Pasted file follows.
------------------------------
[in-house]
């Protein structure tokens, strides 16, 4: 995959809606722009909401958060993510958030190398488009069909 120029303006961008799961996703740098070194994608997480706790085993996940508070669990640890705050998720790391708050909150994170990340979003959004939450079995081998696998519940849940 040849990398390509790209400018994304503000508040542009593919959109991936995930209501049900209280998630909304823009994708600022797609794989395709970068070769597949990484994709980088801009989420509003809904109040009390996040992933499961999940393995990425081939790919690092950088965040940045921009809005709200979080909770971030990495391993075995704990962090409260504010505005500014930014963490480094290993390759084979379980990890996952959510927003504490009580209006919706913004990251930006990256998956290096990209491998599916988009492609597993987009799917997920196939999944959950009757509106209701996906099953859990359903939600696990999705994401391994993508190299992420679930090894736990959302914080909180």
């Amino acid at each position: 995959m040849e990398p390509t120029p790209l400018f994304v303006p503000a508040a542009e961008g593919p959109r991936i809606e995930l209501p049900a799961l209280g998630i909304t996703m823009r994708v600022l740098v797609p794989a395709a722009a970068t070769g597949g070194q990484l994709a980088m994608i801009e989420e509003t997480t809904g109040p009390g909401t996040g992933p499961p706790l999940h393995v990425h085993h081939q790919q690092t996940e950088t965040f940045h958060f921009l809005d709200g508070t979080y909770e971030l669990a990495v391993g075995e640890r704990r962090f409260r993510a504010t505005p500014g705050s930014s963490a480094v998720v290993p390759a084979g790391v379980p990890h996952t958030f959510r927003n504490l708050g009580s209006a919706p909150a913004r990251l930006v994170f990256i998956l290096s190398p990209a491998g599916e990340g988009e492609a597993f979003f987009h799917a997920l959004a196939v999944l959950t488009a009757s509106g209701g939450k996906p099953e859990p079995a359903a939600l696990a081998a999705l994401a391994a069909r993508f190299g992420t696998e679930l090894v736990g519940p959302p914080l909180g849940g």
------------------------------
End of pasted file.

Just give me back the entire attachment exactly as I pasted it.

[in-house]
């Protein structure tokens, strides 16, 4: 995959809606722009909401958060993510958030190398488009069909 120029303006961008799961996703740098070194994608997480706790085993996940508070669990640890705050998720790391708050909150994170990340979003959004939450079995081998696998519940849940 040849990398390509790209400018994304503000508040542009593919959109991936995930209501049900209280998630909304823009994708600022797609794989395709970068070769597949990484994709980088801009989420509003809904109040009390996040992933499961999940393995990425081939790919690092950088965040940045921009809005709200979080909770971030990495391993075995704990962090409260504010505005500014930014963490480094290993390759084979379980990890996952959510927003504490009580209006919706913004990251930006990256998956290096990209491998599916988009492609597993987009799917997920196939999944959950009757509106209701996906099953859990359903939600696990999705994401391994993508190299992420679930090894736990959302914080909180």
């Amino acid at each position: 995959m040849e990398p390509t120029p790209l400018f994304v303006p503000a508040a542009e961008g593919p959109r991936i809606e995930l209501p049900a799961l209280g998630i909304t996703m823009r994708v600022l740098v797609p794989a395709a722009a970068t070769g597949g070194q990484l994709a980088m994608i801009e989420e509003t997480t809904g109040p009390g909401t996040g992933p499961p706790l999940h393995v990425h085993h081939q790919q690092t996940e950088t965040f940045h958060f921009l809005d709200g508070t979080y909770e971030l669990a990495v391993g075995e640890r704990r962090f409260r993510a504010t505005p500014g705050s930014s963490a480094v998720v290993p390759a084979g790391v379980p990890h996952t958030f959510r927003n504490l708050g009580s209006a919706p909150a913004r990251l930006v994170f990256i998956l290096s190398p990209a491998g599916e990340g988009e492609a597993f979003f987009h799917a997920l959004a196939v999944l959950t488009a009757s509106g209701g939450k996906p099953e859990p079995a359903a939600l696990a081998a999705l994401a391994a069909r993508f190299g992420t696998e679930l090894v736990g519940p959302p914080l909180g849940g």